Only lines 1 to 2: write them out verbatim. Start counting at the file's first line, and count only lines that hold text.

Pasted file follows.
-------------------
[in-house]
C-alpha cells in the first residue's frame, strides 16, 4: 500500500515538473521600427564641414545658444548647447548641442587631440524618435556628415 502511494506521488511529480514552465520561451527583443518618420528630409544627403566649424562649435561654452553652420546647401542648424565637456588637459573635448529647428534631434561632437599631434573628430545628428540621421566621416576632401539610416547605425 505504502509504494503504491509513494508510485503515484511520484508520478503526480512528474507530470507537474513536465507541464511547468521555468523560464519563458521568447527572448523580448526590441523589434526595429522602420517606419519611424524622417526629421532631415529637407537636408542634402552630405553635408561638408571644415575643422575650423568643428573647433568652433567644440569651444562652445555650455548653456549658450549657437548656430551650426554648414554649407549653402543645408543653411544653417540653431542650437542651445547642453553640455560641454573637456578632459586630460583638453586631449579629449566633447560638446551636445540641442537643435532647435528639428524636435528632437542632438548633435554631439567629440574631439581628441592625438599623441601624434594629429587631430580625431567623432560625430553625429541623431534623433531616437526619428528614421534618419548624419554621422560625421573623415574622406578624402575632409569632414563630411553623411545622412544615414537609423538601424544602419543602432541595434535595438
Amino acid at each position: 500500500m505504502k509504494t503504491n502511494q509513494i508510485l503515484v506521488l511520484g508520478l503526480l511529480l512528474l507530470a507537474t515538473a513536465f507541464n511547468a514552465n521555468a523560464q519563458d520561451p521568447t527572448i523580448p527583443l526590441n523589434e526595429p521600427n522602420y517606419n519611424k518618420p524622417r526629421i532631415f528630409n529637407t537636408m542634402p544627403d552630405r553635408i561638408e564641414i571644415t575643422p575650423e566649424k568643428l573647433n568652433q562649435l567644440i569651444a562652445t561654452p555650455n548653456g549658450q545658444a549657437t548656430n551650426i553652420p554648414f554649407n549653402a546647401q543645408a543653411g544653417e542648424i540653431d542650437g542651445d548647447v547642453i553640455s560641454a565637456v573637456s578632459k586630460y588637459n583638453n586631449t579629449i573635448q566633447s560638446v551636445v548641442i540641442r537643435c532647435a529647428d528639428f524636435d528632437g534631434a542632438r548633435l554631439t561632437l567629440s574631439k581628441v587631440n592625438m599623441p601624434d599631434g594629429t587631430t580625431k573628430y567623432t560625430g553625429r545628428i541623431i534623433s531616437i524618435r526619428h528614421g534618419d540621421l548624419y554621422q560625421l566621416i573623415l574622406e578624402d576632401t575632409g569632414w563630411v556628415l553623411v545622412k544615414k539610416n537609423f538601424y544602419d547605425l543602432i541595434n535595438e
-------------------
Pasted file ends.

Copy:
[in-house]
C-alpha cells in the first residue's frame, strides 16, 4: 500500500515538473521600427564641414545658444548647447548641442587631440524618435556628415 502511494506521488511529480514552465520561451527583443518618420528630409544627403566649424562649435561654452553652420546647401542648424565637456588637459573635448529647428534631434561632437599631434573628430545628428540621421566621416576632401539610416547605425 505504502509504494503504491509513494508510485503515484511520484508520478503526480512528474507530470507537474513536465507541464511547468521555468523560464519563458521568447527572448523580448526590441523589434526595429522602420517606419519611424524622417526629421532631415529637407537636408542634402552630405553635408561638408571644415575643422575650423568643428573647433568652433567644440569651444562652445555650455548653456549658450549657437548656430551650426554648414554649407549653402543645408543653411544653417540653431542650437542651445547642453553640455560641454573637456578632459586630460583638453586631449579629449566633447560638446551636445540641442537643435532647435528639428524636435528632437542632438548633435554631439567629440574631439581628441592625438599623441601624434594629429587631430580625431567623432560625430553625429541623431534623433531616437526619428528614421534618419548624419554621422560625421573623415574622406578624402575632409569632414563630411553623411545622412544615414537609423538601424544602419543602432541595434535595438